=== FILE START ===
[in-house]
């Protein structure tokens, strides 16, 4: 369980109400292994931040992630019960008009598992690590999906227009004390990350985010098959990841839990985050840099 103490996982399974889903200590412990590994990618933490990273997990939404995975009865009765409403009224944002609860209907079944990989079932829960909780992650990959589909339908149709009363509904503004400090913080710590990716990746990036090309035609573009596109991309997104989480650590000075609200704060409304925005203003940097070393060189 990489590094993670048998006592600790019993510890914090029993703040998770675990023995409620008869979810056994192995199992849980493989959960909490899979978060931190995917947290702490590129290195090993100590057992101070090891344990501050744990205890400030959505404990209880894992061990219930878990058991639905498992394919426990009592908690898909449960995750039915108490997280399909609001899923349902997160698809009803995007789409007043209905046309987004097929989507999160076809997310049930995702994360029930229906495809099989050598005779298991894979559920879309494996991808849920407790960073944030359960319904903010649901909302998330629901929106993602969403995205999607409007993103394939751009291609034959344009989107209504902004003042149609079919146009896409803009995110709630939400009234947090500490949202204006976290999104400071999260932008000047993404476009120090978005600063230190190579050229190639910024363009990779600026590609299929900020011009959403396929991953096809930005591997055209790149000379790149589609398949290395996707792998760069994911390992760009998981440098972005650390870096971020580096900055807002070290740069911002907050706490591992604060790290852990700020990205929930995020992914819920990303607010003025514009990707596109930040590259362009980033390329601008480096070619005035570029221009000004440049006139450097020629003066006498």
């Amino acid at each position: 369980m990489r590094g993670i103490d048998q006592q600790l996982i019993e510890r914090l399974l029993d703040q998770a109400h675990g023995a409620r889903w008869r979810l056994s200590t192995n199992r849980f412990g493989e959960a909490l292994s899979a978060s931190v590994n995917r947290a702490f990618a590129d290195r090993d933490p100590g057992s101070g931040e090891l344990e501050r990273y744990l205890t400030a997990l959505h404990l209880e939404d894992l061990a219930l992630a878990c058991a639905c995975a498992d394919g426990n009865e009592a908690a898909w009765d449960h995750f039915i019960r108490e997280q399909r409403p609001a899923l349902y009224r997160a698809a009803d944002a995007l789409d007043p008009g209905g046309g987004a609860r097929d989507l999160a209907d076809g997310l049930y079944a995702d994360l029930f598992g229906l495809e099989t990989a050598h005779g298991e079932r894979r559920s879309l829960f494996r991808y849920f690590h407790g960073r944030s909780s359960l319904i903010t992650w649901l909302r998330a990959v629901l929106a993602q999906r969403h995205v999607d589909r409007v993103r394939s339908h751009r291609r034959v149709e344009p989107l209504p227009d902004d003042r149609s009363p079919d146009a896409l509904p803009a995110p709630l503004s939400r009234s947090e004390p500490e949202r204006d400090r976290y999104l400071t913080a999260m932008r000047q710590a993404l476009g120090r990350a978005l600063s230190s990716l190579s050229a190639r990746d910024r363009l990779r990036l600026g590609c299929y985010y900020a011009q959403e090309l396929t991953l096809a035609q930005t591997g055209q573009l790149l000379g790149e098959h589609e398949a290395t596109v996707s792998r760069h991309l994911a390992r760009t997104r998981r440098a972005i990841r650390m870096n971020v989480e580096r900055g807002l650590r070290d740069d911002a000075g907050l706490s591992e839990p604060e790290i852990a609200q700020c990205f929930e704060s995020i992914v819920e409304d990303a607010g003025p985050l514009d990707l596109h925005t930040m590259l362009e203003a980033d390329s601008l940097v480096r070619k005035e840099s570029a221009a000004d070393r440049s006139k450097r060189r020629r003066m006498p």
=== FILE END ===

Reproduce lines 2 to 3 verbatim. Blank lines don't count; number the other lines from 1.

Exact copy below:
């Protein structure tokens, strides 16, 4: 369980109400292994931040992630019960008009598992690590999906227009004390990350985010098959990841839990985050840099 103490996982399974889903200590412990590994990618933490990273997990939404995975009865009765409403009224944002609860209907079944990989079932829960909780992650990959589909339908149709009363509904503004400090913080710590990716990746990036090309035609573009596109991309997104989480650590000075609200704060409304925005203003940097070393060189 990489590094993670048998006592600790019993510890914090029993703040998770675990023995409620008869979810056994192995199992849980493989959960909490899979978060931190995917947290702490590129290195090993100590057992101070090891344990501050744990205890400030959505404990209880894992061990219930878990058991639905498992394919426990009592908690898909449960995750039915108490997280399909609001899923349902997160698809009803995007789409007043209905046309987004097929989507999160076809997310049930995702994360029930229906495809099989050598005779298991894979559920879309494996991808849920407790960073944030359960319904903010649901909302998330629901929106993602969403995205999607409007993103394939751009291609034959344009989107209504902004003042149609079919146009896409803009995110709630939400009234947090500490949202204006976290999104400071999260932008000047993404476009120090978005600063230190190579050229190639910024363009990779600026590609299929900020011009959403396929991953096809930005591997055209790149000379790149589609398949290395996707792998760069994911390992760009998981440098972005650390870096971020580096900055807002070290740069911002907050706490591992604060790290852990700020990205929930995020992914819920990303607010003025514009990707596109930040590259362009980033390329601008480096070619005035570029221009000004440049006139450097020629003066006498």
């Amino acid at each position: 369980m990489r590094g993670i103490d048998q006592q600790l996982i019993e510890r914090l399974l029993d703040q998770a109400h675990g023995a409620r889903w008869r979810l056994s200590t192995n199992r849980f412990g493989e959960a909490l292994s899979a978060s931190v590994n995917r947290a702490f990618a590129d290195r090993d933490p100590g057992s101070g931040e090891l344990e501050r990273y744990l205890t400030a997990l959505h404990l209880e939404d894992l061990a219930l992630a878990c058991a639905c995975a498992d394919g426990n009865e009592a908690a898909w009765d449960h995750f039915i019960r108490e997280q399909r409403p609001a899923l349902y009224r997160a698809a009803d944002a995007l789409d007043p008009g209905g046309g987004a609860r097929d989507l999160a209907d076809g997310l049930y079944a995702d994360l029930f598992g229906l495809e099989t990989a050598h005779g298991e079932r894979r559920s879309l829960f494996r991808y849920f690590h407790g960073r944030s909780s359960l319904i903010t992650w649901l909302r998330a990959v629901l929106a993602q999906r969403h995205v999607d589909r409007v993103r394939s339908h751009r291609r034959v149709e344009p989107l209504p227009d902004d003042r149609s009363p079919d146009a896409l509904p803009a995110p709630l503004s939400r009234s947090e004390p500490e949202r204006d400090r976290y999104l400071t913080a999260m932008r000047q710590a993404l476009g120090r990350a978005l600063s230190s990716l190579s050229a190639r990746d910024r363009l990779r990036l600026g590609c299929y985010y900020a011009q959403e090309l396929t991953l096809a035609q930005t591997g055209q573009l790149l000379g790149e098959h589609e398949a290395t596109v996707s792998r760069h991309l994911a390992r760009t997104r998981r440098a972005i990841r650390m870096n971020v989480e580096r900055g807002l650590r070290d740069d911002a000075g907050l706490s591992e839990p604060e790290i852990a609200q700020c990205f929930e704060s995020i992914v819920e409304d990303a607010g003025p985050l514009d990707l596109h925005t930040m590259l362009e203003a980033d390329s601008l940097v480096r070619k005035e840099s570029a221009a000004d070393r440049s006139k450097r060189r020629r003066m006498p």